04:59PM | 04/23/04
Member Since: 04/22/04
2 lifetime posts
We have a submersed pump for our well. We get great water pressure for about 5-10 minutes, tops (just enough to get soaped up in the shower). And then the water pressure just dies to a trickle. After a few minutes it dies completely. If we wait a few more minutes (ususally about 5--long enough to be frozen in the shower), the water pressure comes back again for another cycle. The hot water is oil, but is on a timer to fire only at night. The electric was just up-dated and the pump is practically on it's own circuit. We checked the pressure in the bladder, and it seems OK. ANY suggestions you can offer would be greatly appreciated.

plumber Tom

07:51PM | 04/23/04
Member Since: 05/10/03
801 lifetime posts
Why is your HW on a timer only at night? Nobody showers in the morning? You checked your air pressure in your tank with a gauge? What was it? Some things to check: Pressure switch, if set at 60/40 get a helper to verify the pump comes on at the indicated pressure. (helper turns on a faucet while you watch the gauge) Notice cut-in and cut-out pressures. Re-check your tank with a quality schrader valve tire gauge. It should match the pre-set pressure indicated clearly on the label of the tank. If it does not your tank is waterlogged, indicating diaphram failure. Check troubleshooting tips on your tanks website. last but not least, call in a plumber who can troubleshoot and diagnose your situation.


08:54PM | 04/23/04
Member Since: 04/22/04
2 lifetime posts
I will check those things out...I'm not sure why the water heater is on a timer. It was set up that way when we bought the I assumed there was a reason for it. At first we thought the lack in water pressure was because the water heater was running, but we've ruled out that problem. I have a feeling we'll have to call a plumber, but I just lost my job and am trying to avoid expenses.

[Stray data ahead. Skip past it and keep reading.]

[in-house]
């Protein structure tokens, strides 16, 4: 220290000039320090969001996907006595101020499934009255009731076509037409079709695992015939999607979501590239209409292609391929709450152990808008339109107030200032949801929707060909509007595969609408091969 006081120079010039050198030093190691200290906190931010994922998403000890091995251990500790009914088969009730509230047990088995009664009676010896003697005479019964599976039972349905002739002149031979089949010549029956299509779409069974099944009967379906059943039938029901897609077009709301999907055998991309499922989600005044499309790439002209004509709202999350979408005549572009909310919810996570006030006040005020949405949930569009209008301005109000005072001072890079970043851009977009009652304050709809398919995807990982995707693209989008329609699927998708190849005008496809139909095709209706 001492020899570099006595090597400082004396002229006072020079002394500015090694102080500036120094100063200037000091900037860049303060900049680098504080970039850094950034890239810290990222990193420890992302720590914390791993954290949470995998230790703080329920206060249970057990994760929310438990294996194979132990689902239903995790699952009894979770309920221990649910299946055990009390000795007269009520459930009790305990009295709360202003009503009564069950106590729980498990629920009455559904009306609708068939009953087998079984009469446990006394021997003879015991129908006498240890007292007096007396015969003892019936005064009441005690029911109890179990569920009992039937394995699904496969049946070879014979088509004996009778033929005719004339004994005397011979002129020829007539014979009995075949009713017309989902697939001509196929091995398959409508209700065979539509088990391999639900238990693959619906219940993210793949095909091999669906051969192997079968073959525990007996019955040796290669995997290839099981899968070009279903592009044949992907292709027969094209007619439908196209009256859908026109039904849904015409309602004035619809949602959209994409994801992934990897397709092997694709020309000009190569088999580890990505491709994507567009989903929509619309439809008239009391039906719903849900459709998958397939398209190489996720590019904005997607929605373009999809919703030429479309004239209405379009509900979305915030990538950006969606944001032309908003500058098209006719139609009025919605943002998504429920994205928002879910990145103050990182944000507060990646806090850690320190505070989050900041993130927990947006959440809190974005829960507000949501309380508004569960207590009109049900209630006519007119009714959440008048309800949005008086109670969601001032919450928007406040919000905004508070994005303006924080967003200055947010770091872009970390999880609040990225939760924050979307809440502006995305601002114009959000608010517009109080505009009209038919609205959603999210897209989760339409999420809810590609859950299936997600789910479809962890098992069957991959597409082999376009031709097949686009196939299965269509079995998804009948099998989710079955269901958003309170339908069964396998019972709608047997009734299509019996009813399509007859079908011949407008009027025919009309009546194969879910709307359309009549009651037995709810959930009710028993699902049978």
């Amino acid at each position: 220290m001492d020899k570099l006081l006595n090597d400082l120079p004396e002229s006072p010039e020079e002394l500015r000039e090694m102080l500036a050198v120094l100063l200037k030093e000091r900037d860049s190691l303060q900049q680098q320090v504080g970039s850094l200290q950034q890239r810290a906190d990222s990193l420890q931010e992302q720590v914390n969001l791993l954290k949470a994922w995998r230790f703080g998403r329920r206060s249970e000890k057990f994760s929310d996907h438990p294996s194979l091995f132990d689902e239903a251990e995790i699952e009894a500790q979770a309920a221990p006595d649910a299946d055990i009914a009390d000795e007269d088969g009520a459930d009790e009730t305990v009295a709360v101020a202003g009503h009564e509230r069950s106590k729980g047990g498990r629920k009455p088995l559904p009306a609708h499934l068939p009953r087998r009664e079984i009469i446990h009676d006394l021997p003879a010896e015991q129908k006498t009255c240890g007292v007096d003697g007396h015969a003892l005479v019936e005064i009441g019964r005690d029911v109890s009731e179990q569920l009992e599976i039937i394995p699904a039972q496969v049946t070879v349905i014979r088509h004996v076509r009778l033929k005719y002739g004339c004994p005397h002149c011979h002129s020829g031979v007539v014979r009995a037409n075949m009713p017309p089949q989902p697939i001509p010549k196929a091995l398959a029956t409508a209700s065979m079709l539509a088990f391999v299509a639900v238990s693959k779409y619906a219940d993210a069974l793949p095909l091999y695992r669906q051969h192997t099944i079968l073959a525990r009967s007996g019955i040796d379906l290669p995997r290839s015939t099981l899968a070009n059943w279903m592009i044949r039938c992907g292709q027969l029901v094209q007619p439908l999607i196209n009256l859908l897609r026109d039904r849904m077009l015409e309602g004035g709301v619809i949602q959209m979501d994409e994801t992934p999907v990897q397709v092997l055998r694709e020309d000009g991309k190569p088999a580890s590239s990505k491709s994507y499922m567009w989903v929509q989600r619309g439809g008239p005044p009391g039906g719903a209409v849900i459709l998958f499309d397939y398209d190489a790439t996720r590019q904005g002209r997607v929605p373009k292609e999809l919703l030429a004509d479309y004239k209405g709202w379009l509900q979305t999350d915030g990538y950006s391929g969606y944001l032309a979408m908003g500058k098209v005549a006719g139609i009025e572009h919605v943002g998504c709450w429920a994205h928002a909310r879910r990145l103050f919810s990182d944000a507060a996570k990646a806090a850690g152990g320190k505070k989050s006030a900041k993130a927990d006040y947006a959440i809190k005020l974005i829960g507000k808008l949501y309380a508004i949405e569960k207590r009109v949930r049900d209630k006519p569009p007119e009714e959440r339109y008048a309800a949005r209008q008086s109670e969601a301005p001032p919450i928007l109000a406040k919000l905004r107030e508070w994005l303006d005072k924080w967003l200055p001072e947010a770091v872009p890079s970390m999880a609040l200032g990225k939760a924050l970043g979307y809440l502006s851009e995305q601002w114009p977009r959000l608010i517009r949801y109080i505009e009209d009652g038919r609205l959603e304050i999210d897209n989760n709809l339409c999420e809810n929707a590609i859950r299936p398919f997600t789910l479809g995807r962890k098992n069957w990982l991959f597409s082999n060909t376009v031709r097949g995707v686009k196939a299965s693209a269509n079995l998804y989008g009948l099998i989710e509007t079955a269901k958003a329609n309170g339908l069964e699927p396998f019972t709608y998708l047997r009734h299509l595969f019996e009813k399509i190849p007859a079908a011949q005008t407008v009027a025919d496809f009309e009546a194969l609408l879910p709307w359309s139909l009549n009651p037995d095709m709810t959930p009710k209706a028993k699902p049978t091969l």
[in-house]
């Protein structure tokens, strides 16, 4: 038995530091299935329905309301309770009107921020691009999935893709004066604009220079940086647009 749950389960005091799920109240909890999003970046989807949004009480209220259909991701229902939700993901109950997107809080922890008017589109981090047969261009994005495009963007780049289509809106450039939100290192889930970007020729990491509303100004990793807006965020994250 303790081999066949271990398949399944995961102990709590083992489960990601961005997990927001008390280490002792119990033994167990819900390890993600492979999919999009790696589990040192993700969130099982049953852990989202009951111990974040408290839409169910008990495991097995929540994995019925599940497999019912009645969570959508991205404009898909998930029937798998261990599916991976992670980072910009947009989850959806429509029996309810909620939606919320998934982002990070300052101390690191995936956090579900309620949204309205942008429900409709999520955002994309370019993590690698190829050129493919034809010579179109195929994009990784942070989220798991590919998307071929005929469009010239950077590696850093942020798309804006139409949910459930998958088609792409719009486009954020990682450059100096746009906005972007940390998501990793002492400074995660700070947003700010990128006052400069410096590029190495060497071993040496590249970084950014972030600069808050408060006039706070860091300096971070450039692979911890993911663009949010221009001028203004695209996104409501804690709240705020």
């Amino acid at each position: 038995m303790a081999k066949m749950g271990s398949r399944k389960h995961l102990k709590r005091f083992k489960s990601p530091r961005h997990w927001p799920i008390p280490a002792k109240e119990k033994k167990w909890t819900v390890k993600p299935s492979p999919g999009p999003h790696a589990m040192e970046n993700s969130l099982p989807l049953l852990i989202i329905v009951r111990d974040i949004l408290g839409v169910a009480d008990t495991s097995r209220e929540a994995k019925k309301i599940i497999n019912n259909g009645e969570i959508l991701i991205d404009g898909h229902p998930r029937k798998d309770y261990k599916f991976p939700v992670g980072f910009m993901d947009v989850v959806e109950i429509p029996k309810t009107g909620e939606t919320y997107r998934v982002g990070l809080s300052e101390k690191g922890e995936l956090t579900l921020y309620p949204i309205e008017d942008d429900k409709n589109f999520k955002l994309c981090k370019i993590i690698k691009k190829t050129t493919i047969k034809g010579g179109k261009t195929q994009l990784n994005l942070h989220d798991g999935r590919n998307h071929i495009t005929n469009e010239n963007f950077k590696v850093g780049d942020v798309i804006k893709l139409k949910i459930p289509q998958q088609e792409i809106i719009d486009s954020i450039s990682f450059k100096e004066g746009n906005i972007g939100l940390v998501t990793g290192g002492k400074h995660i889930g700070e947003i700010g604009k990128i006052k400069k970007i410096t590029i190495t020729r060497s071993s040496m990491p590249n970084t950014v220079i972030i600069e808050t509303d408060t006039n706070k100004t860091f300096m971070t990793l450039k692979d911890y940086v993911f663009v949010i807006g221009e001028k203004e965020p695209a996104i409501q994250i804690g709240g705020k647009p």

Gary Slusser

03:50PM | 04/24/04
Member Since: 02/17/04
112 lifetime posts
Your pressure switch or the nipple it is on or any tubing to it and the fittings it attachs to or the hole that the fitting screws into could be blocked. If so, then the pressure switch is unable to sense the pressure change in a timely fashion, which causes the pump to lag in coming on. Or... the water level in the well is too deep or allowing air to be sucked into the pump instead of water. That is called a 'dry' well condition. In a dry well conditon or where the water level falls below where a pump can pump it from, if you keep running water you empty the tank and you don't get more water until the well recovers.

I suggest calling someone that knows wells and pumps and have things checked out.


Quality Water Associates


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